Friday, May 23, 2014

Goodbye Seacocks

I had planned on getting the cockpit primed and ready for final paint today, but the tiny bit of fairing compound I put on at 5AM decided not to cooperate and still wasn't sandable by 5 this afternoon.  It was raining pretty hard on and off all day and the temperature never really got much above 52, so it's not terribly surprising.  I did put a 100 watt lamp on it, but it just wasn't having any of it.  I suspect the super high humidity hampers the cure time of Quick Fair, or maybe I just didn't add enough hardener in to make it quick in a timely manner.  Oh well, can't win 'em all.

I did make pretty good use of my half day off though, and decided to tackle the last remaining bit of glass work on the boat; the inlet and outlet seacocks for the head.  Back at the beginning of the month I removed the head seacocks and glassed in 5 layers of biaxial cloth in the bevels that I ground from the inside.  I left the outside holes for a later date; today was the later date.

Because grinding bevels is always a nasty mess, I started by tarping the side of the boat where I was going to work and made a mini containment area to keep the dust from getting everywhere.  Once that was set up I went to work with everyone's favorite dust machine, the angle grinder with 36 grit discs.

Before I started, I measured the thickness of the hull at the through hulls and found that it was about 7/8" inch thick.  That's a pretty substantial thickness in itself, but if you take into account the fact that I ground down about 1/2" on the inside to accommodate the 5 layers of cloth I glassed in earlier this month, that is one beefy hull laminate (~1-3/8").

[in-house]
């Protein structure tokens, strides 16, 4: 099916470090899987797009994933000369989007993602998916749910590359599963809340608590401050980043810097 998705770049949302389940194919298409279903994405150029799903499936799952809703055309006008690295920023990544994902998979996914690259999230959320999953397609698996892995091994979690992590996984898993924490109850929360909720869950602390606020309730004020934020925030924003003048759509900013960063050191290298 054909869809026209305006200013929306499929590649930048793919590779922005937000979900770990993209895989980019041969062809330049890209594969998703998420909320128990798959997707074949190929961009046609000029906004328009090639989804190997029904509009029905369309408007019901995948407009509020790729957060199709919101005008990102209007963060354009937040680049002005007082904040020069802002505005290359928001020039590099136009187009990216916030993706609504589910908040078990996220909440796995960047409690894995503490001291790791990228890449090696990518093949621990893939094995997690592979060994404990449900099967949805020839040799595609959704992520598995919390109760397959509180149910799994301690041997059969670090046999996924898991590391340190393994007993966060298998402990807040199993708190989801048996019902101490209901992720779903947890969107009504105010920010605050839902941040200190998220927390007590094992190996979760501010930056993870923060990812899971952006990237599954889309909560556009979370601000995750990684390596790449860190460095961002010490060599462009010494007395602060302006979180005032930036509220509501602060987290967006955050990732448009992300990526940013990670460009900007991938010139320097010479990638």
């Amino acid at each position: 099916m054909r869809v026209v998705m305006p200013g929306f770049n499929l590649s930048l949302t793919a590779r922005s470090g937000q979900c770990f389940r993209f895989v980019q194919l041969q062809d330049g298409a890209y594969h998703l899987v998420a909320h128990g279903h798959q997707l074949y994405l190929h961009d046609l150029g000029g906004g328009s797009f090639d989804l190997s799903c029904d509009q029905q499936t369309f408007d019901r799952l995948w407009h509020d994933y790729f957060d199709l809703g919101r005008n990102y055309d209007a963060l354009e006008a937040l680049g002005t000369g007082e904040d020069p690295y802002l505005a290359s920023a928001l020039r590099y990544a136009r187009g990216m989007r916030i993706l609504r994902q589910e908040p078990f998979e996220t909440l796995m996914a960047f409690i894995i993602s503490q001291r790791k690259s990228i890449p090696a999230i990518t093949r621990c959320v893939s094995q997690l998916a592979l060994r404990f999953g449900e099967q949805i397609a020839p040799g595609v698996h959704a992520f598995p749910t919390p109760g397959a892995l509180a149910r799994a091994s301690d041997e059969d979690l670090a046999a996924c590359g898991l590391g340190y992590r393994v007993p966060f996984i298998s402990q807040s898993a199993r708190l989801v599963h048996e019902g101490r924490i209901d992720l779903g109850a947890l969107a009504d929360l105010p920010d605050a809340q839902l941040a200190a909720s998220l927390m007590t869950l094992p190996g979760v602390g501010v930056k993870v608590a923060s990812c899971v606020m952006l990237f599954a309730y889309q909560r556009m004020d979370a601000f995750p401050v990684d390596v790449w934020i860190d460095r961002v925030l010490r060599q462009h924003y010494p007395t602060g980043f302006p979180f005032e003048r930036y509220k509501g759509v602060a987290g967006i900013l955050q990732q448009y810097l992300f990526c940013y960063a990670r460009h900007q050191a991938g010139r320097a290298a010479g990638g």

I decided that it wasn't necessary to go crazy with the outside lamination because I had already done 5 on the inside.  I settled on 3 layers on the outside and ground out about a 1/4" deep bevel around the 2 holes.  Since I wasn't going too deep, I still had to contend with the void from the original holes, so after dremeling all the holes and wiping everything down with acetone, I filled them with fairing compound.  Technically, I should have used a structural filler for this, but I'm really low on straight epoxy, but have plenty of fairing compound.  Given that there will be 8 layers total of biaxial cloth when finished, I'm not too worried about the strength of a little fairing compound sandwiched between.

I let that set for a bit so it would firm up and then wet out the three layers of cloth for each seacock hole. I set them all in place smallest first.  I know there is some debate about what is stronger, largest first or smallest first, I don't care.  I like smallest first, it just works for me.  Anyway, once I positioned everything into place I covered it all up with plastic and braced it with cardboard to keep it from sliding off.

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